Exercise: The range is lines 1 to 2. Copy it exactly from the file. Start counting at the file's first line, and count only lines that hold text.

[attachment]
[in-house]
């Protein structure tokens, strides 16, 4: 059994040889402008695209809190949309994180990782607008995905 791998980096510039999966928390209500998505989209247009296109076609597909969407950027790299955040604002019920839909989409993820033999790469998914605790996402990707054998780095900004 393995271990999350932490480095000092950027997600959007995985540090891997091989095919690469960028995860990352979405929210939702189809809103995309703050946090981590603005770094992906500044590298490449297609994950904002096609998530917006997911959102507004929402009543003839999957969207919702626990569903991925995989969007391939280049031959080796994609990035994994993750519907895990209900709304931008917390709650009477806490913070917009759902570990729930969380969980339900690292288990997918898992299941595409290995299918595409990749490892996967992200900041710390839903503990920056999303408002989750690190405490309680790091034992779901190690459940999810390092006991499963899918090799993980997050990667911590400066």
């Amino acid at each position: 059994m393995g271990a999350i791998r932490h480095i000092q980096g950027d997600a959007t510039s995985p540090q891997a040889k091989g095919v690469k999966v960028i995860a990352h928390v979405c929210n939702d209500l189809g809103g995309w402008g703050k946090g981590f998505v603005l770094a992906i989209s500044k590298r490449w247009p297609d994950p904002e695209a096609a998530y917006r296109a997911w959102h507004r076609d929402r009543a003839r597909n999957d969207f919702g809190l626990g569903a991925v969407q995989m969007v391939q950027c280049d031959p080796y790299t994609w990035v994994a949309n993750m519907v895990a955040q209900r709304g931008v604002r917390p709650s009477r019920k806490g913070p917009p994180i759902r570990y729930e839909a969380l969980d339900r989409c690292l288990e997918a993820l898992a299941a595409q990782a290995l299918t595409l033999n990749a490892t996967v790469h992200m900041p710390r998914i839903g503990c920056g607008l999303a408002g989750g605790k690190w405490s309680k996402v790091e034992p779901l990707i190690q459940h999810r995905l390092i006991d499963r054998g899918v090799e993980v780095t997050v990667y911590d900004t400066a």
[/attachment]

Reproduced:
[in-house]
């Protein structure tokens, strides 16, 4: 059994040889402008695209809190949309994180990782607008995905 791998980096510039999966928390209500998505989209247009296109076609597909969407950027790299955040604002019920839909989409993820033999790469998914605790996402990707054998780095900004 393995271990999350932490480095000092950027997600959007995985540090891997091989095919690469960028995860990352979405929210939702189809809103995309703050946090981590603005770094992906500044590298490449297609994950904002096609998530917006997911959102507004929402009543003839999957969207919702626990569903991925995989969007391939280049031959080796994609990035994994993750519907895990209900709304931008917390709650009477806490913070917009759902570990729930969380969980339900690292288990997918898992299941595409290995299918595409990749490892996967992200900041710390839903503990920056999303408002989750690190405490309680790091034992779901190690459940999810390092006991499963899918090799993980997050990667911590400066």